One skill you do need as a multi-asset trader is adaptability. New products are regularly introduced, and it often falls to the trading team to establish the processes and workflows for any new instruments.  This typically involves finding the relevant sell-side contacts, ensuring the IT infrastructure can handle the new instruments and that the flow from front- to-back-office is seamless and robust.  At the same time, there is a need to ensure you become an expert in the trading of that particular instrument. 

Do you expect all institutions to expand into multi-asset eventually?

I think the structure of the trading desk really depends on the company, assets under management and size of the trading team. We’re a modestly sized team of three traders in London, so for us, it’s crucial that everyone on the team can trade all products. For larger companies that have significant daily volume in each individual asset class it can make sense to have specialist traders in each asset class. There can be days where there is low activity in fixed income but we are extremely busy in equities (or vice versa) so the multi-asset trader model works well for us as it allows us to distribute trades evenly across the desk.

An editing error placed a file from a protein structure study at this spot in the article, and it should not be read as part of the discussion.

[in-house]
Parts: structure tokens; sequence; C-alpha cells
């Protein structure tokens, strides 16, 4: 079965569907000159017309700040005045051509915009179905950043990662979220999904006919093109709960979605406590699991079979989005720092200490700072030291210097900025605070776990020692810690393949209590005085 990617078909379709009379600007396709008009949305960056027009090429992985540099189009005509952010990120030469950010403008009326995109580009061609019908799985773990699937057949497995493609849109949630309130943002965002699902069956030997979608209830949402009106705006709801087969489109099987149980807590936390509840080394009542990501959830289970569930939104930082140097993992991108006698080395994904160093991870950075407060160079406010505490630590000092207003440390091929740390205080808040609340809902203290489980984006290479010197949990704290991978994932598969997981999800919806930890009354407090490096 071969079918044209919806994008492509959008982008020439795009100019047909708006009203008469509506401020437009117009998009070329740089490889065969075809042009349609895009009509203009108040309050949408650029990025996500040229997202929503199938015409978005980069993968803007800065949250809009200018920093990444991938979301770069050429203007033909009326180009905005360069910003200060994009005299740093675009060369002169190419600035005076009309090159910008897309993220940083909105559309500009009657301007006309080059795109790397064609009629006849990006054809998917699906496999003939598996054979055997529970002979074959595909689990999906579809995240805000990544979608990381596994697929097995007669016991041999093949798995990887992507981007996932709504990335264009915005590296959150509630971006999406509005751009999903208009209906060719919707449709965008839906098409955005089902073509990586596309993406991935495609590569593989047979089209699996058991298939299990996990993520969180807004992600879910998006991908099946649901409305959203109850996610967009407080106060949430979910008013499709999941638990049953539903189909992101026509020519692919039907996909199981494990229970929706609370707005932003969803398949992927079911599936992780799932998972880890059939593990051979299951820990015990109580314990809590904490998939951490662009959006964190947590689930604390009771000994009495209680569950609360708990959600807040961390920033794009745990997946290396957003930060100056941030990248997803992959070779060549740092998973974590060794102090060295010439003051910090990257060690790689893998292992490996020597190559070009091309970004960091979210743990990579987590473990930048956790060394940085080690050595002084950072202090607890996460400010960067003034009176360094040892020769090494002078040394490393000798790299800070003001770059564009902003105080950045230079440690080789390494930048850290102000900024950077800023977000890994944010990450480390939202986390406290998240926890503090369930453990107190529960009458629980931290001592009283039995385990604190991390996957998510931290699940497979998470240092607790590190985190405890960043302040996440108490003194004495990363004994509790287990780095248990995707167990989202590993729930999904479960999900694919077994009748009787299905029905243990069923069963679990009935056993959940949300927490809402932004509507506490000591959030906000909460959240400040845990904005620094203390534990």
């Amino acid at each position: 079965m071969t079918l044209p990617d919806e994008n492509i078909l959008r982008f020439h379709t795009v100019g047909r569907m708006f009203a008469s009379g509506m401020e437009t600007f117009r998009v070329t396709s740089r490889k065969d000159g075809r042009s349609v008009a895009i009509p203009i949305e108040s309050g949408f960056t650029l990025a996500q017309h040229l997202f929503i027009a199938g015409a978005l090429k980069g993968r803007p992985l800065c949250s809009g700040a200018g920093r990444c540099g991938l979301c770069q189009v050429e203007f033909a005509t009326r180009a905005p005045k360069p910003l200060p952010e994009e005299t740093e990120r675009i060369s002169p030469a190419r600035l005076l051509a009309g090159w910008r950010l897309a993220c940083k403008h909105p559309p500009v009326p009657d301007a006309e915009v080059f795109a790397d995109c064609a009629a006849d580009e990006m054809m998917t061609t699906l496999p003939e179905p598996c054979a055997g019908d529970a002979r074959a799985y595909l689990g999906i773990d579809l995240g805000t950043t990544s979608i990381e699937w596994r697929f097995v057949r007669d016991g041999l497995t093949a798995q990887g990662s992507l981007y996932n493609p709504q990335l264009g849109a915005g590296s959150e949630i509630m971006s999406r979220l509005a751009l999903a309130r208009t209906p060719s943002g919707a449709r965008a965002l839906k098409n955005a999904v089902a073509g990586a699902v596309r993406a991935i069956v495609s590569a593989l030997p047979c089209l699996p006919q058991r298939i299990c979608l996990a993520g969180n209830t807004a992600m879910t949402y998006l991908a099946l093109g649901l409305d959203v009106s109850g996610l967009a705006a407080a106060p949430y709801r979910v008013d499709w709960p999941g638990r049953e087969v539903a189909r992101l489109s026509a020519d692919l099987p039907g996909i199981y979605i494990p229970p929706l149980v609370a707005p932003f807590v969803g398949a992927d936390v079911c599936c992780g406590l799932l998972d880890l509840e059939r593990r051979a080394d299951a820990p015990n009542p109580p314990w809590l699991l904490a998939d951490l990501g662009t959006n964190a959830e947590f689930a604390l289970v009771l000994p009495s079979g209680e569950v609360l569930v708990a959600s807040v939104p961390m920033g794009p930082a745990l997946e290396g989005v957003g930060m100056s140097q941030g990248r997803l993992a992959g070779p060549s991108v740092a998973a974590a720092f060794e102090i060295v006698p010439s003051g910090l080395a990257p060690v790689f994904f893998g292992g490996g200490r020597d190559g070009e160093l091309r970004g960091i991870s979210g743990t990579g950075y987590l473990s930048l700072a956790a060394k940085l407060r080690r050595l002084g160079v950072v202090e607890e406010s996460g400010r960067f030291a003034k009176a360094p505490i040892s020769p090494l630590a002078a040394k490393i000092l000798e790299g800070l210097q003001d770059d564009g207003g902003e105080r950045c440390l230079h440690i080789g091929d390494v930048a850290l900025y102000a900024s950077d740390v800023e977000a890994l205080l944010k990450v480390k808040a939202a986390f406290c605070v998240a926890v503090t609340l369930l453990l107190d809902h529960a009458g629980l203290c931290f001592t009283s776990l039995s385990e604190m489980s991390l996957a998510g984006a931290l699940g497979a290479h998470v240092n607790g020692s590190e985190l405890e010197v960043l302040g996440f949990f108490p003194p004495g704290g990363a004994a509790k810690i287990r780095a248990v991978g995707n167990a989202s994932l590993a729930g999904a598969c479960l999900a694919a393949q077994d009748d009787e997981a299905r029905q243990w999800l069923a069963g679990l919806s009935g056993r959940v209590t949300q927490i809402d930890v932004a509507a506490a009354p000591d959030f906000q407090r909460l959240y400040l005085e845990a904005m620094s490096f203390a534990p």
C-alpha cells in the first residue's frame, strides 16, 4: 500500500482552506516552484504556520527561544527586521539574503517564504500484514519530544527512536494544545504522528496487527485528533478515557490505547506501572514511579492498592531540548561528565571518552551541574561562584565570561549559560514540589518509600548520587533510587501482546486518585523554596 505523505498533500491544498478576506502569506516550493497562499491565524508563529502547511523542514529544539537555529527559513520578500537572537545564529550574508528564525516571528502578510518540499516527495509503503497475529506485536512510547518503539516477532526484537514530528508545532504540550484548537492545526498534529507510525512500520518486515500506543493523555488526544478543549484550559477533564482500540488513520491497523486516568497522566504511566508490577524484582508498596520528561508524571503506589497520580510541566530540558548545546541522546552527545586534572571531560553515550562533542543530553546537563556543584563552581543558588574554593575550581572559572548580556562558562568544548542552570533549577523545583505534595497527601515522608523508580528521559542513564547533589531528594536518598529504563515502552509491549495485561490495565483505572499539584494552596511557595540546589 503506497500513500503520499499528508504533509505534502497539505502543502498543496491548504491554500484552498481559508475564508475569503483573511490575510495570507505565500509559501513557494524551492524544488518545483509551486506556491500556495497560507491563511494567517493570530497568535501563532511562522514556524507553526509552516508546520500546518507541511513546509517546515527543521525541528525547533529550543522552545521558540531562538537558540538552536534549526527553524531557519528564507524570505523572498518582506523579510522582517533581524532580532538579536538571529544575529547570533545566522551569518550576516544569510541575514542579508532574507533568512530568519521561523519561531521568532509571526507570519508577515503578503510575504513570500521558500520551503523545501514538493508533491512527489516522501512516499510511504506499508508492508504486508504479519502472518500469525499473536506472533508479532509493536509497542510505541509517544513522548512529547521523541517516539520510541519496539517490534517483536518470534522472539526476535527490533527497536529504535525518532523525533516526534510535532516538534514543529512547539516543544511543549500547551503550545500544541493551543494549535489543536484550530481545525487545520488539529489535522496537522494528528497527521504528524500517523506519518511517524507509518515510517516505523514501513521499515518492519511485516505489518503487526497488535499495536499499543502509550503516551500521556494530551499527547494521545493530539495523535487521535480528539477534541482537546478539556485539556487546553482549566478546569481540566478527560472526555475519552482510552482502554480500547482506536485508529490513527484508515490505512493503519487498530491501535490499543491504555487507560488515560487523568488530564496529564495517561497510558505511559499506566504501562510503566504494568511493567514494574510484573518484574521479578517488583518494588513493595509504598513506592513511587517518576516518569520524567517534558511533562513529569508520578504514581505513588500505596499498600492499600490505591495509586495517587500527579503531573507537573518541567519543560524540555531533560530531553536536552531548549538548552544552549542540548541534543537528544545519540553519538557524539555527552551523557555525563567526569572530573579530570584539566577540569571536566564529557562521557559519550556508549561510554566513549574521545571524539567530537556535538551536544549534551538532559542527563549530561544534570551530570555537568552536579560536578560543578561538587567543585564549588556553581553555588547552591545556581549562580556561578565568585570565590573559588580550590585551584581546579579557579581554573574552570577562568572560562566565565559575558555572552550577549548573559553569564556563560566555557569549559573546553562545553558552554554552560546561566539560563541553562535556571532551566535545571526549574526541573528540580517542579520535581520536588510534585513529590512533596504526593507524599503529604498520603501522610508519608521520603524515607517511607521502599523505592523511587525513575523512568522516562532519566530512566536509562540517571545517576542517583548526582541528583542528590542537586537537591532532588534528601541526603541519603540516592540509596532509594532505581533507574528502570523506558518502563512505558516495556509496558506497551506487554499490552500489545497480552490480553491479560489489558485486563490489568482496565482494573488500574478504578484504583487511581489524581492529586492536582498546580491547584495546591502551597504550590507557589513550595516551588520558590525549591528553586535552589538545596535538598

The role of a trader has continued to evolve over time. I tend to get involved in working groups to prepare for the launch of new funds, both in equities and fixed income and meeting with counterparties to continually improve the working relationship between our company and theirs. This often requires time off the desk – so being able to handover ongoing trades in all asset classes to the other traders in the team is a must. 

How can the multi-asset trading process be improved to become more efficient?

Efficiencies on any desk, be it multi-asset or specialist, can be greatly improved through technology.  The level of flow we see across our desk allows us to still be very much high touch and hands on for every trade. However, we are continuously looking at ways we can improve and streamline processes through the use of technology.